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Archive for February, 2014

Why get the flu shot?

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Flu season is now in full swing, and it’s turning out to be a bad one, especially in the South, according to the Centers for Disease Control and Prevention. Yet more than half of Americans said that they planned to skip the flu shot this year, according to a nationally representative survey of 1,595 adults conducted by the Consumer Reports National Research Center. The good news is that it is not too late to be vaccinated, since infections tend to peak by March. But don’t dawdle: It takes about two weeks for the vaccine to work, so the sooner you get vaccinated, the better.

Here are five common excuses people in our survey gave us for skipping the vaccination last flu season—along with our doses of reality.

Excuse: I am worried about side effects or getting flu from the vaccine (33 percent)

Reality: Side effects are uncommon and usually mild. They include soreness or redness at the injection site, body aches, and a low fever lasting a day or two, according to the CDC. Vaccination cannot cause flu illness.

Excuse: I do not get the flu (24 percent)

Reality: Just because you haven’t had the flu in the past does not mean you won’t get it. The CDC estimates that the flu caused 31.8 million illnesses in the U.S. last year, and it recommends the flu vaccine for everyone 6 months and older.

Excuse: I believe in building my natural immunity (24 percent)

Reality: The body’s immunity against the flu declines over time, and the flu virus is capable of changing from year to year. Whatever protection you picked up in the past may not fight flu strains circulating now. Hence the need for annual vaccination.

Excuse: The vaccine is ineffective (20 percent)

Reality: During the 2012-13 flu season, vaccination saved millions of Americans from getting sick and 79,000 from being hospitalized, says the CDC. If you get vaccinated and still come down with the flu, you will probably have a milder case and less chance of serious complications.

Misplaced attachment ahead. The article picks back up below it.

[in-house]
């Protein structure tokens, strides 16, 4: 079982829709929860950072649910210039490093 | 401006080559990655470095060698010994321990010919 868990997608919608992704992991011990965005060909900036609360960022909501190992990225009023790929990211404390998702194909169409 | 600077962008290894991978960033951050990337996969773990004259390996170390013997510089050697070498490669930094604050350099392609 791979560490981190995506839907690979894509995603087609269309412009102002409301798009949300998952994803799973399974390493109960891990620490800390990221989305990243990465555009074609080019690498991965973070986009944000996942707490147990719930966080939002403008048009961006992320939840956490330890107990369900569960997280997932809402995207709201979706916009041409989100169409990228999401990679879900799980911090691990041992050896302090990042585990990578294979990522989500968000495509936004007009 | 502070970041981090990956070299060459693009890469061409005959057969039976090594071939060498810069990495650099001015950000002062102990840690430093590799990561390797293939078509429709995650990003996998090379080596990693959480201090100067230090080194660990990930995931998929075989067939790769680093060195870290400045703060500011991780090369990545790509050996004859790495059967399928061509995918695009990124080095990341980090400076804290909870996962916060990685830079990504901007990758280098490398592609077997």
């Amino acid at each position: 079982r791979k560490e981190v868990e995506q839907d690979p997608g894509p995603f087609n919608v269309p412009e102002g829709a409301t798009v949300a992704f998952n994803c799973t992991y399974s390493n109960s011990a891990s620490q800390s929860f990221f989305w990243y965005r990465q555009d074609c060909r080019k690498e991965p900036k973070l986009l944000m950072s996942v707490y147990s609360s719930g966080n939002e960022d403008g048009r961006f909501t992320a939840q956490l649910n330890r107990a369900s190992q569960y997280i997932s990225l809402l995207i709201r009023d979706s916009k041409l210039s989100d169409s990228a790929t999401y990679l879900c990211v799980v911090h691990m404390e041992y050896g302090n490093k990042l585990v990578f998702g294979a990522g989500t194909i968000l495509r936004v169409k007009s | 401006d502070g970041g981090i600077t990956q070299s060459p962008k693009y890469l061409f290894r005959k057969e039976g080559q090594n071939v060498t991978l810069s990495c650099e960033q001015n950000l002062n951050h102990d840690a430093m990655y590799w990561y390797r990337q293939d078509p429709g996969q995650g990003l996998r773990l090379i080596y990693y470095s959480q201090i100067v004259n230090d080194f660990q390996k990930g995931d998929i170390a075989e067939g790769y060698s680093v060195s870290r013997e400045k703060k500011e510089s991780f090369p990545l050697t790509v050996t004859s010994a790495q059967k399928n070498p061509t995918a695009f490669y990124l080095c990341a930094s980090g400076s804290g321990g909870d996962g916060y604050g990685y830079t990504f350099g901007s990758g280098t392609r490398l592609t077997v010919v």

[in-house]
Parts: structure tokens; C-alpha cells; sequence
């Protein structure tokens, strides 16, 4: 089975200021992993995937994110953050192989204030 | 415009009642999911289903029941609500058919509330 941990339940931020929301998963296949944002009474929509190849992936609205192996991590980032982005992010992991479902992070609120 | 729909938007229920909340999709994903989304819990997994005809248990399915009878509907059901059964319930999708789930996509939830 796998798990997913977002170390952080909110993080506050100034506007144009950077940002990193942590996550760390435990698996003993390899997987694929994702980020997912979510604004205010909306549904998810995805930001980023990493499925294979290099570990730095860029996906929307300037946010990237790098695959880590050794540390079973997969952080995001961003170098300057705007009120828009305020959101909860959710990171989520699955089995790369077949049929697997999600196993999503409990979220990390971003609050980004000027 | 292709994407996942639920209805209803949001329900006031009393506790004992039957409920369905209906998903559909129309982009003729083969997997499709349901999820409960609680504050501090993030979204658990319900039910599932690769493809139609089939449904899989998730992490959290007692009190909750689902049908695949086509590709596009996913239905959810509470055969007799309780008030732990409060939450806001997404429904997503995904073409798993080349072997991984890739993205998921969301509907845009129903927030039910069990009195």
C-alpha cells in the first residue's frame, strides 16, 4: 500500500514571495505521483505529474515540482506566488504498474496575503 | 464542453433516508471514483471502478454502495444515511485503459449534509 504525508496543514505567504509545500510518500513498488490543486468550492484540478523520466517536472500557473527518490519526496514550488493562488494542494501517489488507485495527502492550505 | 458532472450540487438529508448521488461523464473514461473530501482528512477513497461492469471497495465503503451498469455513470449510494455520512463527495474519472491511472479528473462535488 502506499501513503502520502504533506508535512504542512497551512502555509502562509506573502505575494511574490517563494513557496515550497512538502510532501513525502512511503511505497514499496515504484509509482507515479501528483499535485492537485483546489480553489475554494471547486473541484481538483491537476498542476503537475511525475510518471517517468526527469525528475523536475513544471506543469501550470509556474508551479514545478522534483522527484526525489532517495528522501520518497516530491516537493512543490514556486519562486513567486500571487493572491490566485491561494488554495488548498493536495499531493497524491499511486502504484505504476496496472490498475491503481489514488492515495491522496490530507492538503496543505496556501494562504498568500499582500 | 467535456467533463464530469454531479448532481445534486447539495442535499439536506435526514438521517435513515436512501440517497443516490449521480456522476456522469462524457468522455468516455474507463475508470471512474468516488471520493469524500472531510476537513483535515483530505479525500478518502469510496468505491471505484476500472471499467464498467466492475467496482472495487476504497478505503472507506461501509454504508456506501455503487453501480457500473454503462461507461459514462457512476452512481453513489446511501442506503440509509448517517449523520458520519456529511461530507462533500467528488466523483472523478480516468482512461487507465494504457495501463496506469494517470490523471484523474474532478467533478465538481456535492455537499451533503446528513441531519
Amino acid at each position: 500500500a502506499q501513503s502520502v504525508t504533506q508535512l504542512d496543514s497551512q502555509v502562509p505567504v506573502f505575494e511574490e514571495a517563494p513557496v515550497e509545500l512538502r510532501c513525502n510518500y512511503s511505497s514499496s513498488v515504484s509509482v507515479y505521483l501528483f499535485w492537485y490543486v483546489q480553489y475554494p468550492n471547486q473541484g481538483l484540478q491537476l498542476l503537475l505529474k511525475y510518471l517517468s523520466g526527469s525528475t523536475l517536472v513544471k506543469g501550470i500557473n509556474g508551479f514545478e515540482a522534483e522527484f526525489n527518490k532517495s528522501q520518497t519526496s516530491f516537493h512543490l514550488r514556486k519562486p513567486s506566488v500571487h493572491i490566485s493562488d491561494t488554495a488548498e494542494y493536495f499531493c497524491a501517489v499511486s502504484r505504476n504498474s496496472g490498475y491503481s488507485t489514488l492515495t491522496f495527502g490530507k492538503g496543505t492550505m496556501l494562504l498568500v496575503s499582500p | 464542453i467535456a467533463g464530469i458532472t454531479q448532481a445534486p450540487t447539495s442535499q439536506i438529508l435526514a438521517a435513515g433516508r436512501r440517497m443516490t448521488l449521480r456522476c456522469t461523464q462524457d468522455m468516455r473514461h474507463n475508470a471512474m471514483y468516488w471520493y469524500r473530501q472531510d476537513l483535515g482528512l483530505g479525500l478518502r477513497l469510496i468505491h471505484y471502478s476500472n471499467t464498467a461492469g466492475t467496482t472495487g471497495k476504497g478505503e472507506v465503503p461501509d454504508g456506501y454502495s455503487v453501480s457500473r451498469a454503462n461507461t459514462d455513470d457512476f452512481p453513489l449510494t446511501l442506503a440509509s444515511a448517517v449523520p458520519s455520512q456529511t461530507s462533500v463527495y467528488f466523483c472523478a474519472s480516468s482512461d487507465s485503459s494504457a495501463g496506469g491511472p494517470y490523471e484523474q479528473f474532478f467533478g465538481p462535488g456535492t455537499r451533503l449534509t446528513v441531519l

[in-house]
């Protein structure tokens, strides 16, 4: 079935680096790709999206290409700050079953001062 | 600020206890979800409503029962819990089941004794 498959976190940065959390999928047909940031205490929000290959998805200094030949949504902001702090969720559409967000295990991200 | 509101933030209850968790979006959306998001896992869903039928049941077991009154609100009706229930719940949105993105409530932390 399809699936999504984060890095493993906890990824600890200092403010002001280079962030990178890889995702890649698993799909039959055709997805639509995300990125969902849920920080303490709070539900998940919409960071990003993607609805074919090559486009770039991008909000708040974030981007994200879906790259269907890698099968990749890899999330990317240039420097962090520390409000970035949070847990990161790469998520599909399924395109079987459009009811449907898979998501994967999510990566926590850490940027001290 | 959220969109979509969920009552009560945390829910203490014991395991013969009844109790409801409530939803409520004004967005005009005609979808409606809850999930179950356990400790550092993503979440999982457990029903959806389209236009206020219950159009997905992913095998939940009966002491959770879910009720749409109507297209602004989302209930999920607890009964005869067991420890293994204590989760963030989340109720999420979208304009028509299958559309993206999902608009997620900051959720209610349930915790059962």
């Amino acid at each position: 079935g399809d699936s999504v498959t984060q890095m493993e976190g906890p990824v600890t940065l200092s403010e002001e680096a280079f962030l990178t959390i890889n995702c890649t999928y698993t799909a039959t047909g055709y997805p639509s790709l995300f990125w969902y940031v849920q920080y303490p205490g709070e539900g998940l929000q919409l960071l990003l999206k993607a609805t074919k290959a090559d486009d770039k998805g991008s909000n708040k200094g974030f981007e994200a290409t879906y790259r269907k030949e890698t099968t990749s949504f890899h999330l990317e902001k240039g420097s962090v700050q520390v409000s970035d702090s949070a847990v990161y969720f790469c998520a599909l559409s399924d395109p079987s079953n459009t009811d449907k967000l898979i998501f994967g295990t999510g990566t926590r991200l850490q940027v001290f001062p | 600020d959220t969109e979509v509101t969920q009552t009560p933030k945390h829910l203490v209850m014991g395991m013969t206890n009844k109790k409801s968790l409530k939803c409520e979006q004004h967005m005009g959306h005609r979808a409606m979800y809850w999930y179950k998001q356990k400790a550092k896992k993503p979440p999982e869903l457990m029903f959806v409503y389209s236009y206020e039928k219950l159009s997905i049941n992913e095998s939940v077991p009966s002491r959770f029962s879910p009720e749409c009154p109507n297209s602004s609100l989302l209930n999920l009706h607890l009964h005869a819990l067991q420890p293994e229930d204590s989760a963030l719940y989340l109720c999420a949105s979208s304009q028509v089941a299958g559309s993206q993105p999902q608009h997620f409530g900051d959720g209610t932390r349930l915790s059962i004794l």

Excuse: I do not like getting shots (16 percent)

Reality: Lying down for the shot may help you relax. If necessary, ask your doctor if you qualify for the nasal-spray vaccine.

Consumer Reports Health

 

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Don’t Fall this Winter!

The risk of falling and breaking a bone increases in the winter, not just falling outdoors, but indoors too!  Research has shown that less sunlight and activity can make you less steady on your feet.

Luckily, we’ve got a list of MUST HAVE products that will help avoid a dangerous fall…

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1. Snow tires for your feet

Devices like cleats or chains that attach to your shoes provide extra traction on snow and ice. Consider clamp-on cleats for canes and walkers that can be removed when not needed. Even inside, just wearing shoes can help. One recent study shows that people wearing shoes indoors are less likely to fall than those who are barefoot or wearing socks. If you do walk in houseshoes or socks, make sure they havenonslip soles.